What a great phrase “Love Street” is. According to noted authority on Francis, Sam Saunders, Francis began by calling it “Lovers’ Lane” but then no doubt taking his cue from Hafiz changed it to Love Street.
That day when you first opened your door to me in Love Street!
Your glances were the promise of summer heavy with grapes and wheat.
This is a strong poem and easily carries along its six stresses per line. Strong, but like so many of the poems it deals with a “liminal” situation, a threshold. Francis frequently uses images of the shore between land and sea or the tavern threshold between us and the Beloved. Here the drama is in the balance between the memory of the presence and then the continuing absence of the Beloved. Yet this poem makes a strong affirmation that sweeps away any doubt or frustration.
The poem opens with the promise of spiritual fruition. But as Francis insistently reminds us the spiritual life is not a reaping but a stripping away. The second verse conveys the bliss but also the dissolution takes place when divine and human meet. No easy abundance but a dearth, as the following verse evokes an Australian summer of drought.
Smiling you poured out for me a little glass of wine;
And I left my lips on your doorstep, and my eyes in the dust to shine.
How powerful was that sip as shown by the extravagance of the language. Extravagant but effective and fresh, embodying for us the experience. Then comes the dramatic contrast:
Summer came round all right – with dust-storms darkening the skies,
And every fence wearing a woollen coat, and the crows’ harsh cries.
Suddenly the realism of an Australian summer drought where the lambs die from the crows and the wool dryly festoons the wire fences. A parched land, where the absence of life giving rain stands for the barren feeling of separation from the loving presence. Next, a switch of metaphors:
My grief has turned the plain into a sea; my sighs are ships message-freighted to you.
But I know that beyond all seasons’ betrayal is the night I have awaited from you.
Grief makes us lose our bearings in the flux of time. The long lines scurry along like wafted thought. Night is traditionally the time of uniting of lovers and eagerly awaited. Here I think it conveys something more, the extinction of self. He is adrift on a sea of longing. It is a longing that waits not for a foison of abundance but in the serene knowledge of a night beyond all sensory things.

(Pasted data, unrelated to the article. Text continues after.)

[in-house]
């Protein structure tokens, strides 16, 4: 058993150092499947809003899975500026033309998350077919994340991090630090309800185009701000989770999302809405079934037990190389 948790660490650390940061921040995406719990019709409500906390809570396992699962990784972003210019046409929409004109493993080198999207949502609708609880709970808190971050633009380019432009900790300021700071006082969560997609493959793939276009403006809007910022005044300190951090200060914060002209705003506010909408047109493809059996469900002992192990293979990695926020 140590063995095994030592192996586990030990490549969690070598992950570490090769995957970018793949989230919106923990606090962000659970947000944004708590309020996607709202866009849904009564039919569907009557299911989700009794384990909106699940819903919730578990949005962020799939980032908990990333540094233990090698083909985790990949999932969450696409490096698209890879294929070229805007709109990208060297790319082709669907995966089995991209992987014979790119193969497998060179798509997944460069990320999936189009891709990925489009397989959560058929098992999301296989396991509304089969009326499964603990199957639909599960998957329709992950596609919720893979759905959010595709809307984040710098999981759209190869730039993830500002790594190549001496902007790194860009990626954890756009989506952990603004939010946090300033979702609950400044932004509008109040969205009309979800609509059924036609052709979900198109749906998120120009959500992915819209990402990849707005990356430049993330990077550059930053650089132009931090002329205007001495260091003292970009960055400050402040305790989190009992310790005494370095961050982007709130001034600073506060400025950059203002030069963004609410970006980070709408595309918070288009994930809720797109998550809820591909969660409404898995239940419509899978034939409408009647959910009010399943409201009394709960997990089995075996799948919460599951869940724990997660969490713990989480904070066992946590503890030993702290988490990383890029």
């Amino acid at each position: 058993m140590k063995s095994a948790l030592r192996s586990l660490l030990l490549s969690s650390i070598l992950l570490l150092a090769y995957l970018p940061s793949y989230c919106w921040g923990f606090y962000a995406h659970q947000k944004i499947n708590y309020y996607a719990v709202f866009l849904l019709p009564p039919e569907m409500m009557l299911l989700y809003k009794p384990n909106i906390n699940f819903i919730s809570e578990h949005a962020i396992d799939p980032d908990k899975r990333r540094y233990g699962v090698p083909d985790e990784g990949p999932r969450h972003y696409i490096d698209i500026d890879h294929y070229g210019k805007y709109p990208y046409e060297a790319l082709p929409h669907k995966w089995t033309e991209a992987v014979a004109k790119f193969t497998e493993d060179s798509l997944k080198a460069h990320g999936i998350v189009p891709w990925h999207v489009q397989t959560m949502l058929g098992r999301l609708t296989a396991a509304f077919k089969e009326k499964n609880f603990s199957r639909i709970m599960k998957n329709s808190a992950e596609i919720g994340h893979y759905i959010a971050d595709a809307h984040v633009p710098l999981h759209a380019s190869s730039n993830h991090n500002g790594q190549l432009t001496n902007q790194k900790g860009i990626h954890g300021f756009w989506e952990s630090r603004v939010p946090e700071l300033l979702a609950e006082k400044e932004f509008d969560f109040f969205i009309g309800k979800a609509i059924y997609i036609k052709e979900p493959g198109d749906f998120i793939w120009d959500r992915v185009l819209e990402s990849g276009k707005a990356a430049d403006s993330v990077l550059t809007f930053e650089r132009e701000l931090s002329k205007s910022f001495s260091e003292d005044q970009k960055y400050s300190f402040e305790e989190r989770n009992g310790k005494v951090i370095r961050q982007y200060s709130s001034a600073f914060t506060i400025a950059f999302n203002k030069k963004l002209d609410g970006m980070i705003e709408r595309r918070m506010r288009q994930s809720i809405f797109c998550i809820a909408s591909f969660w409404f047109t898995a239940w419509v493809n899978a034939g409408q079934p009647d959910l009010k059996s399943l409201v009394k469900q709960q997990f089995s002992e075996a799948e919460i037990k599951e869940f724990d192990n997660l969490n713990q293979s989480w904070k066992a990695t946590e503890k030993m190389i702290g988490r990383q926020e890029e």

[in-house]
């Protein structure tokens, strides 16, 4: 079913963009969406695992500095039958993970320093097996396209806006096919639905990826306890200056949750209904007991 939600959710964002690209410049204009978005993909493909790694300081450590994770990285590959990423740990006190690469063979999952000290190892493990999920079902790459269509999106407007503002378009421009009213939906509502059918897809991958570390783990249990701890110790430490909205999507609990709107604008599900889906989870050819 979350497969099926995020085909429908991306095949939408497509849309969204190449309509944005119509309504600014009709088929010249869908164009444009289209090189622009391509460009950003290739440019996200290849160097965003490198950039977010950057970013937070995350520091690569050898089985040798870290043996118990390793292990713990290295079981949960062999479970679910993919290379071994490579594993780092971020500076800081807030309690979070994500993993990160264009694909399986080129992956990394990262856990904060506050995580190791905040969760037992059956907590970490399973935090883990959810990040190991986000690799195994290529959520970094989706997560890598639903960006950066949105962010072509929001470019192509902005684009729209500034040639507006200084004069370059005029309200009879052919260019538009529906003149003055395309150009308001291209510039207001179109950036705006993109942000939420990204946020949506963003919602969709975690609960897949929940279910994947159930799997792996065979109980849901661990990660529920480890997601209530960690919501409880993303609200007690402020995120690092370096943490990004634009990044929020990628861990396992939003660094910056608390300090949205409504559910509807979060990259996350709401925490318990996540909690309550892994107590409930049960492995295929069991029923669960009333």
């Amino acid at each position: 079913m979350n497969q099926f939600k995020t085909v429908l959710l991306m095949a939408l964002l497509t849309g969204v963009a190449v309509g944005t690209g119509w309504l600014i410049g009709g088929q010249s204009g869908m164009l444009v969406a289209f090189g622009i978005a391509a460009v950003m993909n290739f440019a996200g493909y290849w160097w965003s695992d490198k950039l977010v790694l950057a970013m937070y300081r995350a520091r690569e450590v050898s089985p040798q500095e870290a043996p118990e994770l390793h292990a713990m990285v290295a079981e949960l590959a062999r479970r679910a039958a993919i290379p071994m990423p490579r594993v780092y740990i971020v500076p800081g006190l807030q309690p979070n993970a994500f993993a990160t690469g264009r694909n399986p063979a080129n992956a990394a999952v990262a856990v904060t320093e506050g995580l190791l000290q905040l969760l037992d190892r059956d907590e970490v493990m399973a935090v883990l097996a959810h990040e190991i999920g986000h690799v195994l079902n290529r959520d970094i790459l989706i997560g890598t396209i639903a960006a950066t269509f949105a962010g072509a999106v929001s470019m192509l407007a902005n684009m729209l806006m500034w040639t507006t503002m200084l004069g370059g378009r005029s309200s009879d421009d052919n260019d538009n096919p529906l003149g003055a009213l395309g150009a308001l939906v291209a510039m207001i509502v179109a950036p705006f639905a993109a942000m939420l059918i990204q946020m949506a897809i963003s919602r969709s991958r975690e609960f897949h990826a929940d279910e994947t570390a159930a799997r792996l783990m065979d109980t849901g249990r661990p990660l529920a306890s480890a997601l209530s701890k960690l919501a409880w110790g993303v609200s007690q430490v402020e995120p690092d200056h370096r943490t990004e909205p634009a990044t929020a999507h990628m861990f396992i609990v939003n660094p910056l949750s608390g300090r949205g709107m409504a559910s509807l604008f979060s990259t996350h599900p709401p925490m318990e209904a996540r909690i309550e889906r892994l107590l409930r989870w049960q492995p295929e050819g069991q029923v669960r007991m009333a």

But the thought will not restore him to the tavern:
Soft breeze, though you carry my tale to my Beloved’s feet
You must pass on – you may not linger in that holy street.
And now the integrity of the poet’s experience reasserts itself with a strong attack on those proud of just living in the mind. The followers of intellect are described in the last two verses, firstly in terms of a failed dry crop that has been ploughed back into the soil. They are the ones who approach God in terms of their own judgments. They are the ones who like Jesus’ ‘evil and adulterous generation’ (Mt 12:39) are looking for a sign. They demand miracles but are not open to the miraculous taste of the divine within the cup of the heart. Baba’s miracle is the inner one and one sip will outweigh all doubt.
How the awakened heart suffers! At the heart of the path are the clashing opposites of experience. This poem is even more dramatic and passionate than the last couple. But waste not pity on the poet, he is alive whilst all those head-trippers might as well be dead.
God pity those who still question whether your ‘doctrine’ is sound.
They are so earth-sunk that only their dried ears stick up out of the ground.
If your beloved is God, they mumble, let him give us a sign.
So I tell them (though they can’t hear) of the Miracle of the Glass of Wine.
Meher Baba had said that those who try to attain God through mind are like people trying to see with their ears!